Ghana’s debt stock has increased from $28.9 billion (GH¢142 billion) in 2017 to $34.6 billion (GH¢170.8 billion) in 2018.
The latest figure, according to Ghana’s Finance Minister Ken Ofori Atta represents 70 percent of the Country’s Gross Domestic Product (GDP).
Ofori Atta made this known on Thursday during his presentation of the government’s 2019 budget statement and economic policy in Parliament in Accra.
The $34.6 billion figure includes both external and domestic debts of $17.5 billion (GH¢86.6 billion) and $17.1 billion (GH¢84.1 billion) respectively.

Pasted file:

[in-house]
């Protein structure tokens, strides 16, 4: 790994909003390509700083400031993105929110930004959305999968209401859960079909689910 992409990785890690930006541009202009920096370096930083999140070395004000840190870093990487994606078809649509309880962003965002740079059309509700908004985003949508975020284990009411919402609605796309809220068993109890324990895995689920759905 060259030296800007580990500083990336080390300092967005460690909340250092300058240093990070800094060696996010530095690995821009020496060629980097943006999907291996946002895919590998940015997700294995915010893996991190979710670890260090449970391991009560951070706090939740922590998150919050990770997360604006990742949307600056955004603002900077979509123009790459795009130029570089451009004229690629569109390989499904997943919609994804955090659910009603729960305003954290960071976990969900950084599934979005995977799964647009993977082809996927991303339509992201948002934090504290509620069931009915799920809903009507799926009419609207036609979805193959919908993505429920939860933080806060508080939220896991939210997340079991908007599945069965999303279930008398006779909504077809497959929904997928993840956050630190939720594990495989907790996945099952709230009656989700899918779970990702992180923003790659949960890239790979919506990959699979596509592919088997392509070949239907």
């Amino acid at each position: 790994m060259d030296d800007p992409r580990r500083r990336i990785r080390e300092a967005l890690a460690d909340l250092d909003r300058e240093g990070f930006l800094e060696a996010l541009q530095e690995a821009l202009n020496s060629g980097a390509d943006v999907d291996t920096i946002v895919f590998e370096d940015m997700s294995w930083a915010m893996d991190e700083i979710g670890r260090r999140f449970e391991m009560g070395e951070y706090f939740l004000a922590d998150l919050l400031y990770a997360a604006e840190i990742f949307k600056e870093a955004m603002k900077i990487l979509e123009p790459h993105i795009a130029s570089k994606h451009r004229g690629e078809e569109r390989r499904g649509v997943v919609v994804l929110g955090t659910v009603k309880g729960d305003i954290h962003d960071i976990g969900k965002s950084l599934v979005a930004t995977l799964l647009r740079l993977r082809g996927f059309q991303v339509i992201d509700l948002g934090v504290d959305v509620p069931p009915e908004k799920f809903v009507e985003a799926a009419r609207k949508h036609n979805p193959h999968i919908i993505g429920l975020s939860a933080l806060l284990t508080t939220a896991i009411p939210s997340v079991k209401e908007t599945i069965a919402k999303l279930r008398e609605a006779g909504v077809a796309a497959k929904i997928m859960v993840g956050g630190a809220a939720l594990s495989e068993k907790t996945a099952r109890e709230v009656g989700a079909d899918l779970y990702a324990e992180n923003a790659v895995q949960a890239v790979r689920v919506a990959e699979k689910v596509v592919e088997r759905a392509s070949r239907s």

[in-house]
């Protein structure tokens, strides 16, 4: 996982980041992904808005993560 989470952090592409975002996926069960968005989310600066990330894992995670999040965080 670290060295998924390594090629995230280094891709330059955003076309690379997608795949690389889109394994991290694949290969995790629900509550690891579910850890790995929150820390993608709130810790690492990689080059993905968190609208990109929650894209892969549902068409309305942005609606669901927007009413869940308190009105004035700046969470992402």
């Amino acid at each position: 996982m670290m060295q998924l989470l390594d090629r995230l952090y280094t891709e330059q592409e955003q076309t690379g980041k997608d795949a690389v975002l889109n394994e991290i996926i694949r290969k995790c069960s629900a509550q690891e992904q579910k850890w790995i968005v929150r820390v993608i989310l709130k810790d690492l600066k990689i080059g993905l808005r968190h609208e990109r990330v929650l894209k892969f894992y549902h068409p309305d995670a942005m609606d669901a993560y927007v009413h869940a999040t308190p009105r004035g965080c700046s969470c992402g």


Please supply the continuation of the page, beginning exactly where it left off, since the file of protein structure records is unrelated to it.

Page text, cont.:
The overall rate of debt accumulation in 2018 is 19.8 percent. The minister said that was driven primarily by the cost of the clean-up of the financial sector.
“The rate of debt accumulation would have been 11.5 percent without the clean-up exercise,” said Ofori Atta.
The financial sector clean up
Seven of Ghana’s indigenous banks have collapsed since 2017 with the government through the Bank of Ghana (BoG) merging five out of the seven into a single bank under the name Consolidated Bank of Ghana.
The minister in his presentation said the collapse of the banks cost government an amount of $2 billion (GH¢9.9billion).
He said the government’s intervention which had saved deposits of some $2.2 billion (GH¢11billion) as well as 2,661 jobs was a bold measure.
He said that helped to restore the health and resilience of the banking sector and to clamp down on unlicensed deposit-taking financial houses.